Syria in 2019 is Not Iraq in 2003

Sam Sweeney
Reuters

Sam Sweeney

Security, Middle East

Proponents and opponents alike of a U.S. presence in Syria would do well to remember this fact.

Syria in 2019 is Not Iraq in 2003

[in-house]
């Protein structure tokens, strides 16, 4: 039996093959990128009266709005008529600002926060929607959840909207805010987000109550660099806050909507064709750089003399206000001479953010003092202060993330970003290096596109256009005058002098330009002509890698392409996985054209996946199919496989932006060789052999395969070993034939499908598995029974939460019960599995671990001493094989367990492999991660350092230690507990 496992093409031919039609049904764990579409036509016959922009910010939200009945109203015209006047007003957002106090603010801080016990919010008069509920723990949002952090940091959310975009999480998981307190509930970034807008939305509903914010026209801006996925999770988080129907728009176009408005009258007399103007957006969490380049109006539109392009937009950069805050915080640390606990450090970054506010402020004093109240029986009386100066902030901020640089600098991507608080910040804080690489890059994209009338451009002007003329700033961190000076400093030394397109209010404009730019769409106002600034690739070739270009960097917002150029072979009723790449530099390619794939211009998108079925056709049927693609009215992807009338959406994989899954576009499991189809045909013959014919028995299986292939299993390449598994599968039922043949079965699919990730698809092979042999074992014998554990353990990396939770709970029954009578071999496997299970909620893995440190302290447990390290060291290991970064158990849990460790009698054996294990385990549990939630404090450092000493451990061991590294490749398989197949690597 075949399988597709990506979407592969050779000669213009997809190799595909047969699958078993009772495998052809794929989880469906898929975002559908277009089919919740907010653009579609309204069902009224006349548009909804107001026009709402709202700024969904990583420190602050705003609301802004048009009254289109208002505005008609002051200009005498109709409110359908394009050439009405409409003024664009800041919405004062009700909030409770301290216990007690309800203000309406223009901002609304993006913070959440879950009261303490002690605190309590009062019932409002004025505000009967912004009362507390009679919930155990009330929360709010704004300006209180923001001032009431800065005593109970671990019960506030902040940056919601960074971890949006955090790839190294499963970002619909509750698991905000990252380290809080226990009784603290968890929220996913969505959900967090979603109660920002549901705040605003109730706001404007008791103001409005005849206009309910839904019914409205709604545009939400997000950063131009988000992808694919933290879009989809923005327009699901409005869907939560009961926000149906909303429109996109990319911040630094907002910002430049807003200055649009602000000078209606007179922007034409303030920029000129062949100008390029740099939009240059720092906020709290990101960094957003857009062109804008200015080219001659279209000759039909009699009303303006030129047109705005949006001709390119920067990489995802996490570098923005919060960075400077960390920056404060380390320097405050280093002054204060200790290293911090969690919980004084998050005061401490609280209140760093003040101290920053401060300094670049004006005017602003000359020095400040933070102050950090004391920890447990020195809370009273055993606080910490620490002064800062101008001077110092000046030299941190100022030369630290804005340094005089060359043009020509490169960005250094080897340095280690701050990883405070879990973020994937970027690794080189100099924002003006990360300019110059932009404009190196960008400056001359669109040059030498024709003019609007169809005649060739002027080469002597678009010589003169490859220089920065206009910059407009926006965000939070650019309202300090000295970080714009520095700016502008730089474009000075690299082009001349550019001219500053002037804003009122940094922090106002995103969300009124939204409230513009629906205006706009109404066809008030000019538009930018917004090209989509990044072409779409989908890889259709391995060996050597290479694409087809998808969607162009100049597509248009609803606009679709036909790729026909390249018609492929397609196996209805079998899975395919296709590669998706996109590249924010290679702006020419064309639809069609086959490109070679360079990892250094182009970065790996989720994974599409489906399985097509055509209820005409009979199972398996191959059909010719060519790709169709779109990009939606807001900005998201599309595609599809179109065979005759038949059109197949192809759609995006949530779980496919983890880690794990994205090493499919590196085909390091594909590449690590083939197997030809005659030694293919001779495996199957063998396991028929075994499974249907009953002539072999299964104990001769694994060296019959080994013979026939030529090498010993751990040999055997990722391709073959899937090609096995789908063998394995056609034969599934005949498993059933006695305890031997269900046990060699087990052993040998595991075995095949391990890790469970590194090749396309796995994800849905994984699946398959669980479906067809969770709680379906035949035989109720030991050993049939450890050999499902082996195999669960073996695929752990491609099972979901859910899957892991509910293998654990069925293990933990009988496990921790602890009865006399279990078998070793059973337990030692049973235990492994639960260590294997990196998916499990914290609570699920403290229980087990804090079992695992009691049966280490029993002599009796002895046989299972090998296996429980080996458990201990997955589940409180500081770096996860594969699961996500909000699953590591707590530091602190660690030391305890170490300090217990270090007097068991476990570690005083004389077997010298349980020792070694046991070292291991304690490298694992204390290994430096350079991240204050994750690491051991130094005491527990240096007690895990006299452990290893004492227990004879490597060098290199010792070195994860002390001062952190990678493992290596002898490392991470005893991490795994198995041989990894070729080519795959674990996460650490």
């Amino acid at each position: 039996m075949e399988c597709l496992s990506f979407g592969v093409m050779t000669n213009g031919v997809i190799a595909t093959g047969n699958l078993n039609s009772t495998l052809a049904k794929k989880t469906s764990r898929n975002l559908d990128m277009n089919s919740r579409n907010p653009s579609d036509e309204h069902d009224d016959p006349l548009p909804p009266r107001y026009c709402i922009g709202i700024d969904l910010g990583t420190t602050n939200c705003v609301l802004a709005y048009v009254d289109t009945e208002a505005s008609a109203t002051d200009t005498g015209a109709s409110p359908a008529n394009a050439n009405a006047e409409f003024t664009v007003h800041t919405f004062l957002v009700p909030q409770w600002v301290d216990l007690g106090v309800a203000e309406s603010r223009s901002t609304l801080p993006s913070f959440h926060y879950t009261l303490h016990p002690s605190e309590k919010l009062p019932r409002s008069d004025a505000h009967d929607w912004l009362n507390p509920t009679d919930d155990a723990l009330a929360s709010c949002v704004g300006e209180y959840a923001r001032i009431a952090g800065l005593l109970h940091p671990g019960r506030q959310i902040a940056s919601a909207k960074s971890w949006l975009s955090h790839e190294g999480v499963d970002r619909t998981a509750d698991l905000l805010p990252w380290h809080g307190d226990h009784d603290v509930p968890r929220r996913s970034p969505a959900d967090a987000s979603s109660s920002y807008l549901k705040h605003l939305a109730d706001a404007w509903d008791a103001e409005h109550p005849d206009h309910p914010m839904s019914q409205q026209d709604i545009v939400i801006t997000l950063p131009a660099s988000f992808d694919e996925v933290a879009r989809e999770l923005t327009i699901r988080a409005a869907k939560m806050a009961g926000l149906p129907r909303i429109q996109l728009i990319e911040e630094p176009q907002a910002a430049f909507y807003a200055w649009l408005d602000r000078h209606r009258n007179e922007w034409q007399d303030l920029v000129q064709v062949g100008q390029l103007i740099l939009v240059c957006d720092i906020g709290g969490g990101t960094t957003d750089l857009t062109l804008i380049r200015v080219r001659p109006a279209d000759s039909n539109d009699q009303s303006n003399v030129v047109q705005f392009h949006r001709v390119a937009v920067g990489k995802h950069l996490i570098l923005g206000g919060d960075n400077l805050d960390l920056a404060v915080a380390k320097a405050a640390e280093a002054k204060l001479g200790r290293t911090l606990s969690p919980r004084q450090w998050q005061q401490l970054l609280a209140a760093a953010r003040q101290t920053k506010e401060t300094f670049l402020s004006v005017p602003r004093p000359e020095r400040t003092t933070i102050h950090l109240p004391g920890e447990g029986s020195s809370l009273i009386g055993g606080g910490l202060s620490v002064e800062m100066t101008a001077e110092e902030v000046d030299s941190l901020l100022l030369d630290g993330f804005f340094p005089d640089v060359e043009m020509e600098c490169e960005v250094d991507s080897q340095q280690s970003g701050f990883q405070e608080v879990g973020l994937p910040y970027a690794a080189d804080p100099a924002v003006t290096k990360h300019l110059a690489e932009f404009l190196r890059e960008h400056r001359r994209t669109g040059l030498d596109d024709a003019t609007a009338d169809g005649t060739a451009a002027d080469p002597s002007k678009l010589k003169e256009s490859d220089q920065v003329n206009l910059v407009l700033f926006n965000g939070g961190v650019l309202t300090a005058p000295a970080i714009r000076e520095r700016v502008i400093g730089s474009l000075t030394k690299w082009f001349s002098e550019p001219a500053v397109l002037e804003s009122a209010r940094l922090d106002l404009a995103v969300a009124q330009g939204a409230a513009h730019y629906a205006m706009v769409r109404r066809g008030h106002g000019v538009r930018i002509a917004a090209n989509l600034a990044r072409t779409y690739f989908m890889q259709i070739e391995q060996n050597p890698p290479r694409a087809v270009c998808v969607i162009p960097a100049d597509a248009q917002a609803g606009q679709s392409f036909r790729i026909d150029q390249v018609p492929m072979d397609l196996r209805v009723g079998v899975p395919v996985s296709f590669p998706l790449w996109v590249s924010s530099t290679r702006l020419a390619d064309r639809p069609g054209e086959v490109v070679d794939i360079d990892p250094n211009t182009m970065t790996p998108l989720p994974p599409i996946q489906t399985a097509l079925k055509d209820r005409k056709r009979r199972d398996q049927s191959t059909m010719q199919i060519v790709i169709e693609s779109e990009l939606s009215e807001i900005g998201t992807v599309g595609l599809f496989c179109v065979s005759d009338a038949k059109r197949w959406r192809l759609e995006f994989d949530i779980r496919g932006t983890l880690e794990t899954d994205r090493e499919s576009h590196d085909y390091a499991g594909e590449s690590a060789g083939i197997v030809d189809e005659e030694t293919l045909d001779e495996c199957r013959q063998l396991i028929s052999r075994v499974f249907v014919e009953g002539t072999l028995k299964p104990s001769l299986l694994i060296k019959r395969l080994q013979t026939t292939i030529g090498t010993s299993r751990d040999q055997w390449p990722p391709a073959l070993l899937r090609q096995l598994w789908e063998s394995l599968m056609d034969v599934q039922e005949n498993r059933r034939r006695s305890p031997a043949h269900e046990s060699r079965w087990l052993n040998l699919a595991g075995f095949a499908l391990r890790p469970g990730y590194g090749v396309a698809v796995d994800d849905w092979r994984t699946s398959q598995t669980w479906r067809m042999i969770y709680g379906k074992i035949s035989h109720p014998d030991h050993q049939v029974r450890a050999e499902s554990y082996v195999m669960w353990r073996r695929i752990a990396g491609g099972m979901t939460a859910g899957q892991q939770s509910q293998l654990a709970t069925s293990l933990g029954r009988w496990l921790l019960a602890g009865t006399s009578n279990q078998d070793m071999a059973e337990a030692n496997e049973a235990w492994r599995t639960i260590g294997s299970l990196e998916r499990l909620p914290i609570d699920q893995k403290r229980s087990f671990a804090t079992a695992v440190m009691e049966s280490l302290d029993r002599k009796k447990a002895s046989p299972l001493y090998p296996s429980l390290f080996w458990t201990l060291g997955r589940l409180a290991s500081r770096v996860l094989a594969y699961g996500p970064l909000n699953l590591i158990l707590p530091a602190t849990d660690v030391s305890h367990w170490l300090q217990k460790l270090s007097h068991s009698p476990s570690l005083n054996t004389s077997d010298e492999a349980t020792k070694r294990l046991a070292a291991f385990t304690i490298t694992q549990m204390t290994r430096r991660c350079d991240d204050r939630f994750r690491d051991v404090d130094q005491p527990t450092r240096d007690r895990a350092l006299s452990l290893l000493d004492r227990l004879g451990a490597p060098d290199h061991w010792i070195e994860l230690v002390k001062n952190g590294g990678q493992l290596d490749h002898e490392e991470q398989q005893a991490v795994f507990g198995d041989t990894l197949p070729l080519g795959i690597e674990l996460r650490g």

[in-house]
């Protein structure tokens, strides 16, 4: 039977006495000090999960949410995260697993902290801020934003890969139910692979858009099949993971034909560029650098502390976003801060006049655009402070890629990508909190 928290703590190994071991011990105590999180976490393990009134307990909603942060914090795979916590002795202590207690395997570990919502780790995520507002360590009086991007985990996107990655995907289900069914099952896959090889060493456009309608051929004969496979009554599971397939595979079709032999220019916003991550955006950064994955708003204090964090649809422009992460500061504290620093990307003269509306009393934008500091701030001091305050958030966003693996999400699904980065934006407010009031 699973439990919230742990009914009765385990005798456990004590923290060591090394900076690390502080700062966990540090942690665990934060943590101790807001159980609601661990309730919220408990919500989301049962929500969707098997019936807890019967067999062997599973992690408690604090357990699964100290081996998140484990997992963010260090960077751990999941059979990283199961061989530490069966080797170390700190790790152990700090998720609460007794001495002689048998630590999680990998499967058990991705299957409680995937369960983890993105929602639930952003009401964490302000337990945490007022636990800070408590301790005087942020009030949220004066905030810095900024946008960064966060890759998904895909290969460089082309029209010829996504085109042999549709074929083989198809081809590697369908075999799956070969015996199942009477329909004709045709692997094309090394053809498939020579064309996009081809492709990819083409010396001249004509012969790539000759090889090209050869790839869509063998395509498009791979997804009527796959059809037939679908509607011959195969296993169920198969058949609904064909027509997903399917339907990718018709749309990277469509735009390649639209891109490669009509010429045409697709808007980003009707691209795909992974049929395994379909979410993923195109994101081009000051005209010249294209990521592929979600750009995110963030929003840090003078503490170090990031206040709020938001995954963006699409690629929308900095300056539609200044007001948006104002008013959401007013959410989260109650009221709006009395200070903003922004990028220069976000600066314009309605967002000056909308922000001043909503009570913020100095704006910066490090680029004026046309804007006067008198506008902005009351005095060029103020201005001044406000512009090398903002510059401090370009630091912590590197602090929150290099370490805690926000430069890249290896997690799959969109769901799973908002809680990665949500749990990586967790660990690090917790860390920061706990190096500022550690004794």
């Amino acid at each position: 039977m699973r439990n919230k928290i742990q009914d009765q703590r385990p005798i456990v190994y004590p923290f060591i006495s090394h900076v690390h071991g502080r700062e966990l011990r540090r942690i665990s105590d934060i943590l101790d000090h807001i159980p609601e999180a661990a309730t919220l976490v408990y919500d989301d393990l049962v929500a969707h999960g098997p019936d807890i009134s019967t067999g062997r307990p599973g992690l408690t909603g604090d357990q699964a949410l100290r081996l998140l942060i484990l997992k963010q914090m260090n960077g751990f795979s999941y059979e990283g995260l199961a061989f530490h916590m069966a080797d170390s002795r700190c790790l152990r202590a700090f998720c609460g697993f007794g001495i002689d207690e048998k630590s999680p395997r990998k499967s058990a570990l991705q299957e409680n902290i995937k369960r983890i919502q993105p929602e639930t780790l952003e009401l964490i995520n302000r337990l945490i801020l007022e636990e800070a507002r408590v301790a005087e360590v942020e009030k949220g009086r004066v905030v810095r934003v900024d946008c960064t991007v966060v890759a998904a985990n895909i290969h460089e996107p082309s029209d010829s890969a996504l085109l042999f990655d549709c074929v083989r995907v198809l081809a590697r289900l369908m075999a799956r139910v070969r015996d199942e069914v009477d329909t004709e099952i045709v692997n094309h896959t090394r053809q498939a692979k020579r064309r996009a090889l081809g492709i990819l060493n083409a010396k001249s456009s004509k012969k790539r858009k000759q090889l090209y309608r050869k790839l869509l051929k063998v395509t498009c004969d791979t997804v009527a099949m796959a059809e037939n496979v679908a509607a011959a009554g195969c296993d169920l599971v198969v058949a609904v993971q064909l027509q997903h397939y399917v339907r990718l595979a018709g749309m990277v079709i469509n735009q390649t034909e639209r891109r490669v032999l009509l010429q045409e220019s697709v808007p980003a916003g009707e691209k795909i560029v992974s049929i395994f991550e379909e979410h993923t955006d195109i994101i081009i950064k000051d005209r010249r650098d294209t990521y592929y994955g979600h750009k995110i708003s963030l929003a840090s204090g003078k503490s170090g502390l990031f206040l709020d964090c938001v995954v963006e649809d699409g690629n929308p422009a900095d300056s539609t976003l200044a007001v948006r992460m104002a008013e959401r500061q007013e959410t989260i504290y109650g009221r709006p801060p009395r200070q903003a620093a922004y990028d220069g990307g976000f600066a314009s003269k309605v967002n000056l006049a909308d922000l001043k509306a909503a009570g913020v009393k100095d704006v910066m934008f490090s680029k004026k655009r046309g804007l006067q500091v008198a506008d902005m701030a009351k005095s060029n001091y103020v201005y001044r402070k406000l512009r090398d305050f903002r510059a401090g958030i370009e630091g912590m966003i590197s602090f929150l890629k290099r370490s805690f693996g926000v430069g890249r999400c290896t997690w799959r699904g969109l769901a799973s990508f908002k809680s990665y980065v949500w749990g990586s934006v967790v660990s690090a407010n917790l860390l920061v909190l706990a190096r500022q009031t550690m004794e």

Over the last few months, the status of America’s presence in Syria has been a roller coaster of epic proportions. President Donald Trump’s announcement in late December that the United States would withdraw all troops from the country in the shortest time possible came as a shock to the military, to many in the administration itself, and most especially to those in northern Syria where U.S. troops are operating. Later it was announced that the United States would keep four hundred service members in the country, which will shift the burden to allies but preserve the precarious balance that currently exists in the country’s north. The details remain unclear and may consist of an even slower drawdown. President Trump had campaigned on getting the United States out of Syria after the defeat of the Islamic State, but no one expected the announcement to come so soon and so suddenly. The announced withdrawal prompted criticism from the president’s friends and foes alike, but also was welcomed in some corners. Those supportive of the president’s move to withdraw pointed out, rightfully so, that many of those advocating for a U.S. presence in Syria were the same figures who led us to war in Iraq. They were wrong then, and are wrong now, the argument goes. But is the situation of Syria in 2019 comparable to that of Iraq in 2003?

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